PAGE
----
I do have an objection to the talk, though. Dr. White didn’t impress that the boys – both those who used ASL and those using CIs and spoken English – look (at least to me) to be exceptional examples. He mentioned that the boys using ASL have two ASL-using parents at home, but didn’t mention how difficult it is to learn and use ASL with a child when neither parent knows the system. He didn’t mention that CIs require an extensive amount of work, both on the part of the child AND his parents, to be used as well as the boys we saw were using them. We heard a girl talking who’s speech was incomprehensible. BUT, we didn’t hear why. Were her parents against her learning ASL? Were they not made aware of the amount of work that speaking/listening training involves? He also didn’t mention that this girl, unlike the boys from the movies, is the average (more common) example of what we often see regarding communication in deaf children. Parental education and involvement are paramount! The boys, both sets, clearly have exceptional parents.

    But Dr. White’s point that all babies should be screened for hearing loss is dead on. I agree that ALL babies should be screened. He continued saying that “the reason that most babies can speak at 12 to 15 months of age is because they’ve been listening to language for a year”. If a baby is denied these precious months of language acquisition (whether it be of spoken or signed language), his development will suffer. He said that by identifying hearing loss early, we can help kids “develop language and be able to communicate and become successful”. This, in my opinion, is NEVER a bad thing!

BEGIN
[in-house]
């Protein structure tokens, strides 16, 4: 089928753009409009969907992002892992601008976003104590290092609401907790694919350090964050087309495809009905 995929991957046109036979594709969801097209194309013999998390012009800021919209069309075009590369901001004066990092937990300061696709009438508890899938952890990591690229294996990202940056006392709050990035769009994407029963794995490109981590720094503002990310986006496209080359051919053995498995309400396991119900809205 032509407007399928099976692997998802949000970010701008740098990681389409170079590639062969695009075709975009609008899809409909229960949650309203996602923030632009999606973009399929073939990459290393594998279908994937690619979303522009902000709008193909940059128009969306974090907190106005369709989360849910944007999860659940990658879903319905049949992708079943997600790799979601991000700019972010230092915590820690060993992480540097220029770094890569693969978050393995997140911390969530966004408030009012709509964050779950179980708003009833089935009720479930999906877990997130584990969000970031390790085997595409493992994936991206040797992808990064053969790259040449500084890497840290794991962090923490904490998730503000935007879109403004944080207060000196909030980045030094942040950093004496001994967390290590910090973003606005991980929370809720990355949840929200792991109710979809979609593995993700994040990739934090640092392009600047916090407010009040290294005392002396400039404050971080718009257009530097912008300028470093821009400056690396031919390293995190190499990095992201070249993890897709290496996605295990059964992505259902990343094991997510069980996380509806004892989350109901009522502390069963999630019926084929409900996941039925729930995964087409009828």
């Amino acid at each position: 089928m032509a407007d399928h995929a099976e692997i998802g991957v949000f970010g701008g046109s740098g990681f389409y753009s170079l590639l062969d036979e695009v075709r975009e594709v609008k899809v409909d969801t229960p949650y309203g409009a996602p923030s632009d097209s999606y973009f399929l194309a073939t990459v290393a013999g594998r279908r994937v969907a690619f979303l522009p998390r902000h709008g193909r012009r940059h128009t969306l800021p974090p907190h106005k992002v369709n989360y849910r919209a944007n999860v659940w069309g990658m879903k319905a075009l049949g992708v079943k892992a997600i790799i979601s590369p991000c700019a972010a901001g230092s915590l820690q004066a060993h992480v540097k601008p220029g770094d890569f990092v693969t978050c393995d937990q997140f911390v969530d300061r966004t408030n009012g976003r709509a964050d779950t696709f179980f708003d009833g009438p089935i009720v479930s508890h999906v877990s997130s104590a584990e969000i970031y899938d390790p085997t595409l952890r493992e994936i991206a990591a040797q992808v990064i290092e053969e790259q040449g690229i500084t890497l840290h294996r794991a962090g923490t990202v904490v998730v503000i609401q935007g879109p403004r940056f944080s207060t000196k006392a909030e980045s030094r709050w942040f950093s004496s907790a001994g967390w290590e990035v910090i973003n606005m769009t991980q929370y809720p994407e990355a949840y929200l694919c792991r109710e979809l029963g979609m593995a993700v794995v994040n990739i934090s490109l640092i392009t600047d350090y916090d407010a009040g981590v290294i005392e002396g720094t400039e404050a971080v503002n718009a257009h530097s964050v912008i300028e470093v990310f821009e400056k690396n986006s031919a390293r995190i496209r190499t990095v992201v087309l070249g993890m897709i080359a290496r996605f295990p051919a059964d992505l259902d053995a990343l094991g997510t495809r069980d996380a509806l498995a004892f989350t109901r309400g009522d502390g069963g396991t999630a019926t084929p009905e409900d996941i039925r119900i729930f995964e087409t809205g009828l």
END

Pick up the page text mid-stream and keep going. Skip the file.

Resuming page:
In order to do so, Dr. White explained that early intervention (identification), exceptional education and appropriate technology should all be used. I was impressed that when talking about technology, he didn’t limit his discussion to CIs, but also talked about two way video conferencing and additional testing/screening methods. Far too often the word “technology” is used to be synonymous with “cochlear implants”. I’m very glad he didn’t do this. He concluded with two very important points: we should understand what’s possible when educating deaf children, and that deaf children (whether they sign or speak) can do everything that hearing children can do.

    I think it was a great talk that handled an often touchy subject fairly. And I’m curious to see what others thought of it as well 🙂

    Katie

  • Nick

    Very interesting video!

    I can definitely see why this video could be perceived as controversial. It discusses deafness and using spoken language and not perferring ASL. I felt that the presenter’s presentation was very well rounded. He provided evidence that ASL is a great language choice for familes who have access to the langauge, or for families that want to go in that route. He also said equally that early intervention was important for both the spoken language side and the ASL side.

    I also liked how he discussed the focus of the program he is affliated with saying ASL isn’t the focus of that program. I felt he was being fair and not putting down ASL or Deaf culture. In fact, he never mentioned Deaf culture since he was focused more on spoken language. Really what we have learned since the introduction of cochlear implants are that people get them for various reasons, and parents implant their children for various reasons. I think his overall point is to say that early intervention gives deaf children a fighting chance to succeed. This is true on both sides; both areas will say if you don’t catch hearing loss early on, then the child doesn’t develop language nessasary to do well in school.

    This is a great find though! Please post more if you do!

    Nick